January 9, 2013
Minnesota, Wildlife

Draft Avian and Bat Survey Protocols for Large Wind Energy Conversion Systems

Minn. Department of Natural Resources – Division of Ecological and Water Resources

October 2, 2012

“The State of Minnesota has experienced substantial new development of wind energy projects as interest in renewable sources of energy production increases. Wind energy conversion systems provide electricity using an energy source lacking some of the environmental challenges of other sources, with less concern regarding air and water pollution and release of greenhouse gases. Wind energy does, however, have the potential to affect avian and bat species with direct impacts such as collision and barotrauma (tissue damage due to pressure changes), or indirect impacts such as habitat loss, avoidance of habitat, and other behavioral changes. Careful siting of wind projects is considered one of the most useful tools for avoiding and minimizing impacts to birds and bats. Understanding species behavior in relation to the project area helps facilitate proper infrastructure siting, which can be used as a mechanism to avoid and minimize avian and bat impacts. Understanding actual project impacts by assessing fatalities occurring during operation can also inform wind farm operation and help better plan for future project siting.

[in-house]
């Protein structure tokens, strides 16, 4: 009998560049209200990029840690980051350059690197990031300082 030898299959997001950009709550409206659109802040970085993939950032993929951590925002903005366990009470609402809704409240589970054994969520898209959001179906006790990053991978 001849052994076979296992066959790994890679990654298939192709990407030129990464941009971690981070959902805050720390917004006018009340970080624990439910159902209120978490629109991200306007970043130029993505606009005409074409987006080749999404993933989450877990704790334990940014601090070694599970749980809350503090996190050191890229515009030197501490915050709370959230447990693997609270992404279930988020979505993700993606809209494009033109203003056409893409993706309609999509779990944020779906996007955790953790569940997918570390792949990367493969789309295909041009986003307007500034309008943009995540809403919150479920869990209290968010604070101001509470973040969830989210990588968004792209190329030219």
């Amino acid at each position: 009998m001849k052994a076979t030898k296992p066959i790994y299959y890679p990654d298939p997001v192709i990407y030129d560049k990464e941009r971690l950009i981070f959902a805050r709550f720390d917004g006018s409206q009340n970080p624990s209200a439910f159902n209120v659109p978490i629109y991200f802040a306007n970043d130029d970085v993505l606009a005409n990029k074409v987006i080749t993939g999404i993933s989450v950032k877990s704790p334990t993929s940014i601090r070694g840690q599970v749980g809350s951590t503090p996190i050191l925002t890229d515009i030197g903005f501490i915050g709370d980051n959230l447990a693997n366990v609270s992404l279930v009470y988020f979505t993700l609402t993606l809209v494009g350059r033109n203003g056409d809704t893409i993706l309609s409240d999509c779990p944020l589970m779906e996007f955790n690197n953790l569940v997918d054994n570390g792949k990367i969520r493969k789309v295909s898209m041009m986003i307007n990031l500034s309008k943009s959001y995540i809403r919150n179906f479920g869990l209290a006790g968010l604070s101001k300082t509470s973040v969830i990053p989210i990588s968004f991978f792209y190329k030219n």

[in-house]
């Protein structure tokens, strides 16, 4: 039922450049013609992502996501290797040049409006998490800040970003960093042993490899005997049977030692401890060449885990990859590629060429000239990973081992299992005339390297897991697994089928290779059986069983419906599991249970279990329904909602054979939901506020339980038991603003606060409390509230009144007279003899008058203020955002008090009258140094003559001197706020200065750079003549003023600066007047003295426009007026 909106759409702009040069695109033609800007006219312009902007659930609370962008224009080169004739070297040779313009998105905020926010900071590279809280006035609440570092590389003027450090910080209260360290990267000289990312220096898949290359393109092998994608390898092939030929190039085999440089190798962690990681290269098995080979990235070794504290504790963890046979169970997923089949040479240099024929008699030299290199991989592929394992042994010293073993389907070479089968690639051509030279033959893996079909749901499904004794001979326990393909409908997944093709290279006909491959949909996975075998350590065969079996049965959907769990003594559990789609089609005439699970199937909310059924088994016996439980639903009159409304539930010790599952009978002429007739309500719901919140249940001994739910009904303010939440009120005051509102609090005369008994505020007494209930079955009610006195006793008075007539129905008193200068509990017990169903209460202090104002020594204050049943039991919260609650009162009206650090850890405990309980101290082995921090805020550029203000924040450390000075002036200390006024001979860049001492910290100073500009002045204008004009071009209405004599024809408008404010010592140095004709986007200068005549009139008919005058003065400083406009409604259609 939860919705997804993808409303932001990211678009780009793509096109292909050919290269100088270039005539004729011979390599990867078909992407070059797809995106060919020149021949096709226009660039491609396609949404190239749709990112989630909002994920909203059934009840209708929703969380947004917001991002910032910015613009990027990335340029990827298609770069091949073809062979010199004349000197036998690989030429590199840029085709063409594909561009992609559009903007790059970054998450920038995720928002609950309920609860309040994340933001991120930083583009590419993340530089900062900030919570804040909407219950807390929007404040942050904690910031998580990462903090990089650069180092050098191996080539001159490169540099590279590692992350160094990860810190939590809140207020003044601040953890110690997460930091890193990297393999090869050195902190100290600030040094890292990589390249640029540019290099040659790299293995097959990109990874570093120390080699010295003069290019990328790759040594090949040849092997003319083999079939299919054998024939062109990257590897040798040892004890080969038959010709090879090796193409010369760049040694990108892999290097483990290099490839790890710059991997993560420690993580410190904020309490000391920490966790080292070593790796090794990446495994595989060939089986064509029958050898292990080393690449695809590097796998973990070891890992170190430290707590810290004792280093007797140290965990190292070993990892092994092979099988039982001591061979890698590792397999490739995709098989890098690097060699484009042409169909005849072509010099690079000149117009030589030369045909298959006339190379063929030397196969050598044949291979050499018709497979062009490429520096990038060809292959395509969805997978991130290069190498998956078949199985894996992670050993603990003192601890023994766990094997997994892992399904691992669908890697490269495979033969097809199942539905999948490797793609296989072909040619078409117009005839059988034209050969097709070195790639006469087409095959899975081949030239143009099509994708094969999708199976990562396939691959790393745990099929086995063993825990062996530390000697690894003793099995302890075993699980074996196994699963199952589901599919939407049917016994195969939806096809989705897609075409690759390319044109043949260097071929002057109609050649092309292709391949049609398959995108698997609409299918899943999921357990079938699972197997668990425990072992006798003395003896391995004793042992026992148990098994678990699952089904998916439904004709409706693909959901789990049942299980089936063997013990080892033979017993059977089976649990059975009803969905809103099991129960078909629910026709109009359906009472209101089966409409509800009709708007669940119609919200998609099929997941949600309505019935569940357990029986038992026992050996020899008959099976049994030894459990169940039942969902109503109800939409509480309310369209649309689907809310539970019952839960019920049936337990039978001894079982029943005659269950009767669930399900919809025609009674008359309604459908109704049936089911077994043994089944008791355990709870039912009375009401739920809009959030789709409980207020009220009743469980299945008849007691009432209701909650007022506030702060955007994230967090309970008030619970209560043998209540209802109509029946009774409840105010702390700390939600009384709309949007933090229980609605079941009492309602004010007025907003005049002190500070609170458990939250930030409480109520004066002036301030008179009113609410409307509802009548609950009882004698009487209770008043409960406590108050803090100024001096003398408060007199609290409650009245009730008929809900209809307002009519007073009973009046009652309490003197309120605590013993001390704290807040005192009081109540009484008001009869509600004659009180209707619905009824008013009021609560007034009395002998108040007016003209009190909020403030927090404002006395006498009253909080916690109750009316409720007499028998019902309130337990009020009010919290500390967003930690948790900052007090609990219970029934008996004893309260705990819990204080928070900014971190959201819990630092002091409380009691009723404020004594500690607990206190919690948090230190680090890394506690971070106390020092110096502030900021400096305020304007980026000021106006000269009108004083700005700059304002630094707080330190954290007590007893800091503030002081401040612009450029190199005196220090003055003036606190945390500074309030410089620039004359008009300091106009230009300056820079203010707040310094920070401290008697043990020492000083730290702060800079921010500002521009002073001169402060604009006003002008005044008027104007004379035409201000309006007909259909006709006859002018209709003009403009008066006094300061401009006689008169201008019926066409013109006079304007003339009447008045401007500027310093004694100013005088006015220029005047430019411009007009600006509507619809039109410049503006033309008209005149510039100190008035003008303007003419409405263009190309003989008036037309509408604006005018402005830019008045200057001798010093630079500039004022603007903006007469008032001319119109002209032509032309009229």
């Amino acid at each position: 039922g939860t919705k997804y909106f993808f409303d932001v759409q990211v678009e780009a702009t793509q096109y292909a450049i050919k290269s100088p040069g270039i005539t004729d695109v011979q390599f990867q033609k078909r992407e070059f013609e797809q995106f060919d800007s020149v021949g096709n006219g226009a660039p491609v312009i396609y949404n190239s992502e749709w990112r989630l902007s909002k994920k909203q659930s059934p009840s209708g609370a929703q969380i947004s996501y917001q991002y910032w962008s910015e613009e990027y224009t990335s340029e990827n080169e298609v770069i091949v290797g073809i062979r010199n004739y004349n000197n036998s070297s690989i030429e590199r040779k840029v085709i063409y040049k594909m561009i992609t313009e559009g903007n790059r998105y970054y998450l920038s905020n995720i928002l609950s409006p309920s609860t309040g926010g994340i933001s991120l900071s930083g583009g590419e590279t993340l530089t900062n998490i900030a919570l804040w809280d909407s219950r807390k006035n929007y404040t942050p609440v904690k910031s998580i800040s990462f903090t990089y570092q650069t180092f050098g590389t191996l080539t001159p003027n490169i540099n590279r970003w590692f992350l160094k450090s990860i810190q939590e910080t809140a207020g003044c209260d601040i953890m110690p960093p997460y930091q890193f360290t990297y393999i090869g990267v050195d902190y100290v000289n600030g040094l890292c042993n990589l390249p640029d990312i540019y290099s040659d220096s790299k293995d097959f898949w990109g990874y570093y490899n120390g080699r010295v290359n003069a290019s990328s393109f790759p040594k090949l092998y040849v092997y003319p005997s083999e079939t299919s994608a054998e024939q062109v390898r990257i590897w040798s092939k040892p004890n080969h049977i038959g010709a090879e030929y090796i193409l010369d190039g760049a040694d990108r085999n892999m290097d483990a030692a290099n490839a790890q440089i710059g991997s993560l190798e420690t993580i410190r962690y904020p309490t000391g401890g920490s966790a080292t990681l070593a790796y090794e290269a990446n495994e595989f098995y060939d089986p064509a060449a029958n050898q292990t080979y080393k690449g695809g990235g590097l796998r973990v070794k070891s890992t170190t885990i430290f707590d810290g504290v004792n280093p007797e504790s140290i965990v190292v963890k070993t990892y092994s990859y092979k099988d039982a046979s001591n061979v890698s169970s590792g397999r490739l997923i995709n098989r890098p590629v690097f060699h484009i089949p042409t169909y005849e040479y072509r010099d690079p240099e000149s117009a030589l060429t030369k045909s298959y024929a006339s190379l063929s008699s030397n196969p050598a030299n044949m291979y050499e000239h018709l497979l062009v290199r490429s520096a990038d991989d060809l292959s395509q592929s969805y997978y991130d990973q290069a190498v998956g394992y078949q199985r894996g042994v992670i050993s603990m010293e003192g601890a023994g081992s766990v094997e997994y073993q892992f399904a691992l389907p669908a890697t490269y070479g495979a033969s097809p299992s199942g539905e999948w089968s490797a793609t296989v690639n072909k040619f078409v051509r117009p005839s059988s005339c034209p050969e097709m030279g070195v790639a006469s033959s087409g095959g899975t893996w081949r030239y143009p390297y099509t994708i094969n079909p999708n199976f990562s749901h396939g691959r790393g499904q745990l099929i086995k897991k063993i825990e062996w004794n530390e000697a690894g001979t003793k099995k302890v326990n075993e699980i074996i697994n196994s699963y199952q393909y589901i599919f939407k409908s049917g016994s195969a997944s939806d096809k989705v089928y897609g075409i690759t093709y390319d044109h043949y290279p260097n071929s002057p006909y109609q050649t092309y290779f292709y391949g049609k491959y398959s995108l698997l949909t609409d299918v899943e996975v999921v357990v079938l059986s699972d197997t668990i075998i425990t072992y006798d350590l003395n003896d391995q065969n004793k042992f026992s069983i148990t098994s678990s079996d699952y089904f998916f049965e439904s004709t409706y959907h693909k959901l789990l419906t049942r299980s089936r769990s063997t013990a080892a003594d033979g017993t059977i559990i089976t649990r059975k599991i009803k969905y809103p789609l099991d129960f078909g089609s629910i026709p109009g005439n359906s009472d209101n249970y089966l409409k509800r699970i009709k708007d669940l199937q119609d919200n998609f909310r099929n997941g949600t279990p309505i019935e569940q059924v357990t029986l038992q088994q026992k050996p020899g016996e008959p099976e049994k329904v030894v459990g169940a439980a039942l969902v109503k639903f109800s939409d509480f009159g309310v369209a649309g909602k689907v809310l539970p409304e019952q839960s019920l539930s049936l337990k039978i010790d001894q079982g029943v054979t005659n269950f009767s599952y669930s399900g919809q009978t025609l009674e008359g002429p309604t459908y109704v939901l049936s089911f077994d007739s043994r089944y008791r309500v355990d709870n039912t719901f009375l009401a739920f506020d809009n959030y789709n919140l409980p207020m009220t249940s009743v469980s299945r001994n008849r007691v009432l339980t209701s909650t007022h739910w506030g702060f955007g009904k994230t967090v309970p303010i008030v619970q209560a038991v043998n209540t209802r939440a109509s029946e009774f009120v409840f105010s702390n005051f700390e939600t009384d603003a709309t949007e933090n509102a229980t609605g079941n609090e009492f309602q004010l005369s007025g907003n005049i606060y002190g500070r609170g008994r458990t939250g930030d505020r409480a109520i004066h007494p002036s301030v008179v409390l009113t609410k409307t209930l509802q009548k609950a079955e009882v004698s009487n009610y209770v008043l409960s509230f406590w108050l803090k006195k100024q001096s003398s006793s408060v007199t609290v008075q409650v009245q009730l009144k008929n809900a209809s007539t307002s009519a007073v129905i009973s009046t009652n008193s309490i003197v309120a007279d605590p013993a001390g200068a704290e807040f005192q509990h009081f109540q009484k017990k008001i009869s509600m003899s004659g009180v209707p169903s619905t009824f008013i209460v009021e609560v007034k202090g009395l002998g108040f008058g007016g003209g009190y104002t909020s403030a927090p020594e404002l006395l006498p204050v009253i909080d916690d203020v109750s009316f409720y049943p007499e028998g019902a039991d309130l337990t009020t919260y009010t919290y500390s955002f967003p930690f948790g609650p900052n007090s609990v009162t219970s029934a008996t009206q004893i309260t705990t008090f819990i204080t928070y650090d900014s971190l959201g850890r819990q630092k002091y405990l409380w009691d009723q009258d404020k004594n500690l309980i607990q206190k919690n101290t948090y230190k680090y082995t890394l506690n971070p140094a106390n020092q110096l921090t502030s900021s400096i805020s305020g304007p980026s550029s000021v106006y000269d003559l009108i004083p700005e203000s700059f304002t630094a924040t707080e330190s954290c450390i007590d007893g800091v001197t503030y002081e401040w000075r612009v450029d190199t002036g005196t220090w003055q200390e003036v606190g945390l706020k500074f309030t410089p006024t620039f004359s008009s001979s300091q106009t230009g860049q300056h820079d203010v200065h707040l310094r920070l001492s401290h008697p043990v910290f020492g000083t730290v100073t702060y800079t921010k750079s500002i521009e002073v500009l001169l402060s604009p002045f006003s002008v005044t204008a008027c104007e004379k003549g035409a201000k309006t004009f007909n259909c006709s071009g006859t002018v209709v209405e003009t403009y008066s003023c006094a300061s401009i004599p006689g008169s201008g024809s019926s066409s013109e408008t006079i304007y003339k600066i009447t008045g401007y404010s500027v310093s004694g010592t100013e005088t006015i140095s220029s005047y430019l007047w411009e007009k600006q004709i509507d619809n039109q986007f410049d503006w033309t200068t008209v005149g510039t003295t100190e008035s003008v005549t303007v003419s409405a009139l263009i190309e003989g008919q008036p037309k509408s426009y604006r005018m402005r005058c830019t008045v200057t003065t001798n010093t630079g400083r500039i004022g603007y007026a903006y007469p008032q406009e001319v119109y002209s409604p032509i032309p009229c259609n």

“Using existing data in Minnesota, regarding effects to avian and bat species, has become increasingly difficult due to the expansion of projects across ecological provinces and the use of taller turbines with greater rotor diameters. Although data from other states provides direction for project planning it is often unpublished, results from various survey methods, and describes effects from habitats with different species use than Minnesota. Data specific to projects in Minnesota will assist with understanding possible avian and bat impacts as expanding renewable energy development increases the possibility for cumulative impacts to species populations. Pre- and post-construction surveys are beginning to be conducted in Minnesota. However, methods for surveys are determined by individual project proposers or state and federal agencies on a project-by-project basis. The following standardized pre- and post-construction survey methods are intended to provide for more efficient agency coordination and project development. They also assist in providing a more robust record for decision makers, reduce uncertainty in project development for the wind industry, and provide for more comparable and broad application of results.”

Download original document: “Draft Avian and Bat Survey Protocols for Large Wind Energy Conversion Systems in Minnesota [1]

URL to article:  https://www.wind-watch.org/documents/draft-avian-and-bat-survey-protocols-for-large-wind-energy-conversion-systems/

URLs in this post:

[1] Draft Avian and Bat Survey Protocols for Large Wind Energy Conversion Systems in Minnesota: https://docs.wind-watch.org/MN-avian-bat-survey-protocols-20121002.pdf